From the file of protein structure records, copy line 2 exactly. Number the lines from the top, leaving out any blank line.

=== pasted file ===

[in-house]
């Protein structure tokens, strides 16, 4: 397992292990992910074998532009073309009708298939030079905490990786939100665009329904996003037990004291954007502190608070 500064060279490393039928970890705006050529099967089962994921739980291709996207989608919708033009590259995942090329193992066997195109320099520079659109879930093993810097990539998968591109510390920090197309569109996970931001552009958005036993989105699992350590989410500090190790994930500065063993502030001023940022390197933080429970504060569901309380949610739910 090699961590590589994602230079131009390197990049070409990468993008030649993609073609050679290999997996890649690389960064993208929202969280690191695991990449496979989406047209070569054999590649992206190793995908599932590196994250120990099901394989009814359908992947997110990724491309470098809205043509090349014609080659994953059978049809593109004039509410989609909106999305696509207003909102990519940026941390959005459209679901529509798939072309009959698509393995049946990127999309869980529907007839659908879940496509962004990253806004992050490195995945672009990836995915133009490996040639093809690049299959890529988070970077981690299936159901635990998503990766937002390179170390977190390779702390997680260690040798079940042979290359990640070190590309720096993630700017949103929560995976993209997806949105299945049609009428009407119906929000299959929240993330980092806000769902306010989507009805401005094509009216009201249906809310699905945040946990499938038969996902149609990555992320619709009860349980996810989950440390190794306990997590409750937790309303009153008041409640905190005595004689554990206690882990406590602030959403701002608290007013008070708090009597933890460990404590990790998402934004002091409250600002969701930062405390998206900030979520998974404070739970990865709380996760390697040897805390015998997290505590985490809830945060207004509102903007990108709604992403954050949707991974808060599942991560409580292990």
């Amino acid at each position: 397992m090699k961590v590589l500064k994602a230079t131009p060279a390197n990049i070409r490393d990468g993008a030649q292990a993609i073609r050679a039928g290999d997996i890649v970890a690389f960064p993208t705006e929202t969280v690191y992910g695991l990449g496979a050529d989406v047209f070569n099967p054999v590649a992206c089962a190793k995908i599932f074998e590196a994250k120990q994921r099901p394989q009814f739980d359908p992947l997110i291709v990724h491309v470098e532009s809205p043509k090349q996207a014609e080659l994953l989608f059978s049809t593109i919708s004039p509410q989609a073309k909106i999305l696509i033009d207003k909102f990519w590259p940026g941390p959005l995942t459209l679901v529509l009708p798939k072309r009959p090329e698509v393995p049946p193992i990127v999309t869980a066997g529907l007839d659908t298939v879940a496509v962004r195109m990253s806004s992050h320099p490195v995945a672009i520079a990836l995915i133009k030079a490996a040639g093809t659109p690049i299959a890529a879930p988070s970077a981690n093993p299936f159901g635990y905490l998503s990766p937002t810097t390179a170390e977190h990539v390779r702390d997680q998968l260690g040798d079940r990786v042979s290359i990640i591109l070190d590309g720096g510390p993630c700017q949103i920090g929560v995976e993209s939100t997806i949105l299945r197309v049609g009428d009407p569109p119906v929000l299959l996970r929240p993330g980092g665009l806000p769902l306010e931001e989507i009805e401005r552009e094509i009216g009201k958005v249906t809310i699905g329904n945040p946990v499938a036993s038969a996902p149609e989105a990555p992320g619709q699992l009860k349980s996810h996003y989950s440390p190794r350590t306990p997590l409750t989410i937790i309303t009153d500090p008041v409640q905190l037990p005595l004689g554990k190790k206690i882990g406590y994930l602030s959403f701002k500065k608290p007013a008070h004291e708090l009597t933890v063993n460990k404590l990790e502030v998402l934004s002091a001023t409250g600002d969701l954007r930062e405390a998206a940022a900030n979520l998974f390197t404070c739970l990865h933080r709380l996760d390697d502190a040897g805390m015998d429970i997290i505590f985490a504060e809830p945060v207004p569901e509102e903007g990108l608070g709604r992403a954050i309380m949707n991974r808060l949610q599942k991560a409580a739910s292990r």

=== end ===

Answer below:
């Protein structure tokens, strides 16, 4: 397992292990992910074998532009073309009708298939030079905490990786939100665009329904996003037990004291954007502190608070 500064060279490393039928970890705006050529099967089962994921739980291709996207989608919708033009590259995942090329193992066997195109320099520079659109879930093993810097990539998968591109510390920090197309569109996970931001552009958005036993989105699992350590989410500090190790994930500065063993502030001023940022390197933080429970504060569901309380949610739910 090699961590590589994602230079131009390197990049070409990468993008030649993609073609050679290999997996890649690389960064993208929202969280690191695991990449496979989406047209070569054999590649992206190793995908599932590196994250120990099901394989009814359908992947997110990724491309470098809205043509090349014609080659994953059978049809593109004039509410989609909106999305696509207003909102990519940026941390959005459209679901529509798939072309009959698509393995049946990127999309869980529907007839659908879940496509962004990253806004992050490195995945672009990836995915133009490996040639093809690049299959890529988070970077981690299936159901635990998503990766937002390179170390977190390779702390997680260690040798079940042979290359990640070190590309720096993630700017949103929560995976993209997806949105299945049609009428009407119906929000299959929240993330980092806000769902306010989507009805401005094509009216009201249906809310699905945040946990499938038969996902149609990555992320619709009860349980996810989950440390190794306990997590409750937790309303009153008041409640905190005595004689554990206690882990406590602030959403701002608290007013008070708090009597933890460990404590990790998402934004002091409250600002969701930062405390998206900030979520998974404070739970990865709380996760390697040897805390015998997290505590985490809830945060207004509102903007990108709604992403954050949707991974808060599942991560409580292990």